First impressions are - well, good. Okay, so the car we saw was a fully blinged 570S with optional carbonfibre bodywork and ultra-light forged alloy wheels; the basic 540C is going to look considerably more sparse than this. But then the entry level model is also going to have a pricetag of around £127,000 - £65,000 less than the 650S Coupe, the current entry to McLaren ownership in the UK. We're told the 570S will start at around £145,000, so still a healthy discount. And with the Sports Series also offering a carbonfibre monocoque and twin-turbocharged V8 engine it's hard to see what buyers will lose by going for the cheaper car.
The official line that the 570S is 1,313kg with 'lightweight options' rang some alarm bells - that's the same euphemism that some supercar makers use for stripping a car to a shell and then drilling holes in it. But the difference in weight between a 570S with every mass-reducing option ticked and a full-fat one is a relatively modest 31kg, meaning it's still set to be the lightest car in its segment by a fair margin.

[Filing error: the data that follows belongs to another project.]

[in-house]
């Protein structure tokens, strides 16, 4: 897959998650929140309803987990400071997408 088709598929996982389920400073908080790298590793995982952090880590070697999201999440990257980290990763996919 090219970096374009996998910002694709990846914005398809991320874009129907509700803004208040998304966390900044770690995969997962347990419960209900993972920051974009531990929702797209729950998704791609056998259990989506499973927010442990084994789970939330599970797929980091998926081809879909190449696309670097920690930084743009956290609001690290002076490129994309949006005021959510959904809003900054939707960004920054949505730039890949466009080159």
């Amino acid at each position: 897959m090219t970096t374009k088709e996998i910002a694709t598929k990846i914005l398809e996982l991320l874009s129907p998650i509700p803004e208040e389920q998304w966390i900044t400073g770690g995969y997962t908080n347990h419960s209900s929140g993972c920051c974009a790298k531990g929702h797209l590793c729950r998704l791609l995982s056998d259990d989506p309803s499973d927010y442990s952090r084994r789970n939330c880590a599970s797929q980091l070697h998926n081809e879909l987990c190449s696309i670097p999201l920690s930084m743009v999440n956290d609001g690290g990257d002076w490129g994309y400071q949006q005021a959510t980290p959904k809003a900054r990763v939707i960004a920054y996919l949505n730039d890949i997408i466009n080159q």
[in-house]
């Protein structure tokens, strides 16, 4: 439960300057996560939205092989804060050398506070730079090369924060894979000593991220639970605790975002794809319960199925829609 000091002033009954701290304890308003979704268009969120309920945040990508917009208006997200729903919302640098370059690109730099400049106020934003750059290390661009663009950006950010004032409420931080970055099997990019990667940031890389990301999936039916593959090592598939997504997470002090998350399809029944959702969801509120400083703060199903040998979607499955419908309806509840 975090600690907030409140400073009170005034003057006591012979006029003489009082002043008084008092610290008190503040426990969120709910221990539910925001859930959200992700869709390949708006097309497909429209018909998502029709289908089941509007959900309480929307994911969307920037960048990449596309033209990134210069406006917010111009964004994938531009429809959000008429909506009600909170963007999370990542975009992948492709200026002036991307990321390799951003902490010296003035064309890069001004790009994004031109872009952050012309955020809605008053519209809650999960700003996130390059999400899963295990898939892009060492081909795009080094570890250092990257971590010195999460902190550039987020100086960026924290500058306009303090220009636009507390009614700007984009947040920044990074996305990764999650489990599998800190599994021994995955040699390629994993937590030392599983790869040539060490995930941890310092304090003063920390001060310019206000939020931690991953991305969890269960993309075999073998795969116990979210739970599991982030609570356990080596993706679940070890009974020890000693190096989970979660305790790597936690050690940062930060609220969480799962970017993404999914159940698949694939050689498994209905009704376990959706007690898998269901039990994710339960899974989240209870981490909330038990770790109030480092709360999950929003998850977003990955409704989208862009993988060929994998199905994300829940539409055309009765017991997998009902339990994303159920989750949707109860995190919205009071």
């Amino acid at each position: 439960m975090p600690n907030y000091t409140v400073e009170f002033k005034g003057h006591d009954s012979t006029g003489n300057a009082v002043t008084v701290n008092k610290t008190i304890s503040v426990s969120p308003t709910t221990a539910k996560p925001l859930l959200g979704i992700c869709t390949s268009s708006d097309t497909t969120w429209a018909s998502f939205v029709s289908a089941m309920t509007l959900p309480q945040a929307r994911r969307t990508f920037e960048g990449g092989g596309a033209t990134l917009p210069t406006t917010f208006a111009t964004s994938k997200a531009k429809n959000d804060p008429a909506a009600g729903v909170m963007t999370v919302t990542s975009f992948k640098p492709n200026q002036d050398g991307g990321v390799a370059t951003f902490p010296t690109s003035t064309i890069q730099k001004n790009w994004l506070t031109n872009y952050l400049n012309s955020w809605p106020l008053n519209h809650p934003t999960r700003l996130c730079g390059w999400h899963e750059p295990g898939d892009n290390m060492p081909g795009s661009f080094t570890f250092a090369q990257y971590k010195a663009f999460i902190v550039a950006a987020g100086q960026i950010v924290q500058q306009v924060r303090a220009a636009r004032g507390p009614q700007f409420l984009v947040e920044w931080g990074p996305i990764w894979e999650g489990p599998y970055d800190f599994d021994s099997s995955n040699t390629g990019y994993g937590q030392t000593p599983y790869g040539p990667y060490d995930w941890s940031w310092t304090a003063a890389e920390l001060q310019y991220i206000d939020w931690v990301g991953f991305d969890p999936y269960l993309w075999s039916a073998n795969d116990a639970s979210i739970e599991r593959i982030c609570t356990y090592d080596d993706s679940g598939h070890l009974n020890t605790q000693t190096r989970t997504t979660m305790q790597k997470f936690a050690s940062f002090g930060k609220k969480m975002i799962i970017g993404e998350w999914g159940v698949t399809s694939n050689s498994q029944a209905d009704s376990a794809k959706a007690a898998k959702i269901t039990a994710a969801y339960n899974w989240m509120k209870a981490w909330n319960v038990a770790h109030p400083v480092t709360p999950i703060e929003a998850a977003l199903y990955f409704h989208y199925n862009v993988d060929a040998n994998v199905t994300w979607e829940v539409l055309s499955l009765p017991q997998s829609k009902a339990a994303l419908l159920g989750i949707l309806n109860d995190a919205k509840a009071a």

The design is clever. McLaren's headlight treatment has split opinion here before, with the critical tide in the forums running against it. From head-on the smallness of the lights and the vastness of the number means this might be the first car to look better while wearing a UK numberplate. But you've got to respect the abilities of a design team that has managed to make the Sports Series look smaller than the 650S - as befits its status as the baby of the family - despite the fact it's slightly longer. And the cabin is just better. Scuzzy journos weren't allowed to climb into a one-off show car, but the lowered sill makes it look far easier to get into, and the dashboard and instrument pack seem neater and better laid out than the 650S.
After the Coupe there will be a second variant, which although unconfirmed we believe will be branded as Long Tail, launched in 2016 with the Spider following in 2017. And if those sales ambitions go to plan then, by then, this will be the car you're most likely to think of when somebody says "McLaren."